So far at Qatar 2022, over half of the matches played (14/26) have been goalless at half-time. Fortunately, nine of those have gone on to see a goal scored in the second half. Unfortunately for Belgium, this was one of them.
Just like in their opening match against the Canadians, Belgium were underwhelming. Unlike that game, they didn’t sneak away with the three points. Or even one.
It was another tepid display lacking in any pace or attacking momentum from the Belgian team. Overall at the 2022 tournament so far, just 12.5% of Belgium’s completed passes have ended in the final third of the pitch – that’s less than half Brazil’s average in their opening match (26.4%) and well below other tournament favourites like France (22.9%), Spain (21.5%) and Portugal (25.7%). Passing with purpose? Not this Belgian side.
The 2018 World Cup looked like the peak of this Belgian ‘golden generation,’ but four years later the two uninspiring performances so far have made the ‘olden generation’ look more apt.
Of the 26 World Cup matches so far in this tournament, only four of the 52 starting XIs have had an average age of 30 years or older, with Belgium the only team to do it twice. Granted, with three changes to their starting line-up today, Roberto Martinez’s side were younger than in game one’s lethargic display versus Canada (30 years, 181 days) but only by four days.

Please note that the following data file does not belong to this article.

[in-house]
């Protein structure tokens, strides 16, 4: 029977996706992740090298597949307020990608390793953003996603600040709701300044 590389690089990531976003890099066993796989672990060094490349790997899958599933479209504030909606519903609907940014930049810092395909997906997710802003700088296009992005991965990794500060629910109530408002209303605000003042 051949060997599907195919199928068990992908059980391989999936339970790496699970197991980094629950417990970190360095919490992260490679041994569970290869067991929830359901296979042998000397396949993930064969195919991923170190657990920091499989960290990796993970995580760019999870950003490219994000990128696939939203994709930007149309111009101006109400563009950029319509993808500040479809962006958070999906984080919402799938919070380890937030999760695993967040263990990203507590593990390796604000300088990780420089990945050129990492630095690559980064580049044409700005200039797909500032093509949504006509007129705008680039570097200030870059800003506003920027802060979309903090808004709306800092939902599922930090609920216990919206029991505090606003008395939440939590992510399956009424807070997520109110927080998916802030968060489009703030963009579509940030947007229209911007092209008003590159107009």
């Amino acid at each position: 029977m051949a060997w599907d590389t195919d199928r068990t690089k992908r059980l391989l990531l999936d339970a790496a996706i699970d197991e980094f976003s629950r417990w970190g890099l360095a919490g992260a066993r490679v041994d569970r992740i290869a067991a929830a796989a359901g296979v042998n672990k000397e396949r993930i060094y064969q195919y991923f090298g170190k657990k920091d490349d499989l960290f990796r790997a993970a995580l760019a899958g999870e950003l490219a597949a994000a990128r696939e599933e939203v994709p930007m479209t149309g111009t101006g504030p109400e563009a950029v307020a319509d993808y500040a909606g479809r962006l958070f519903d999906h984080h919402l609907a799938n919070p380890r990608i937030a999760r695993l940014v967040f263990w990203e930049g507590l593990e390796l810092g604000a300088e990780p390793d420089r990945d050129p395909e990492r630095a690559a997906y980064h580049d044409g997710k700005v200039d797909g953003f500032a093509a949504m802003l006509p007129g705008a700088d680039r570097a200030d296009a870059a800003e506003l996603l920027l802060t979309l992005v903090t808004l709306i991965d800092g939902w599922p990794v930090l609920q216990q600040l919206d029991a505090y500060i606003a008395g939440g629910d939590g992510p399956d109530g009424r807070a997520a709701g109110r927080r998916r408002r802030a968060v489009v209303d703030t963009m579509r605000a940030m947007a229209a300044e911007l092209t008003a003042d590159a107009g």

One of those players over 30 – 31-year-old Kevin De Bruyne – was unable to make an impact in this game. He was far from his best in the opening game versus the Canadians, but still walked away with the FIFA Player of the Match (not that he thought he’d deserved it).
He could only create a single chance for a team-mate in this match, despite attempting more than double the tally of passes in the final third of the pitch than any other player on either team (25). How much is that on De Bruyne? Well, without their best attacking option Romelu Lukaku at this tournament until his panicked introduction in the 81st minute of this match, Belgium’s threat in the box has been fairly non-existent.
Belgium have had 26 touches in the opposition box in their opening two matches – exactly a third the tally France have managed (78). Their expected goal total of 1.47 over two games is less than what Canada posted against them in the opening match, even without the penalty (1.85).
Ahead of Canada’s meeting with Croatia later today, this result flies Group F at the 2022 World Cup wide open. Morocco’s win puts them above Belgium in the table, with arguably the hardest match to come for Roberto Martinez’s side on the final matchday.
For Morocco, they head into the Canada game on MD3 with a brilliant chance of progression to the round of 16. Alongside Poland, they are the only teams yet to concede a goal and play twice at Qatar 2022, which has helped give them an 89.3% chance of making the knockout stage after this victory – the highest in Group F. Exciting times for Moroccan football.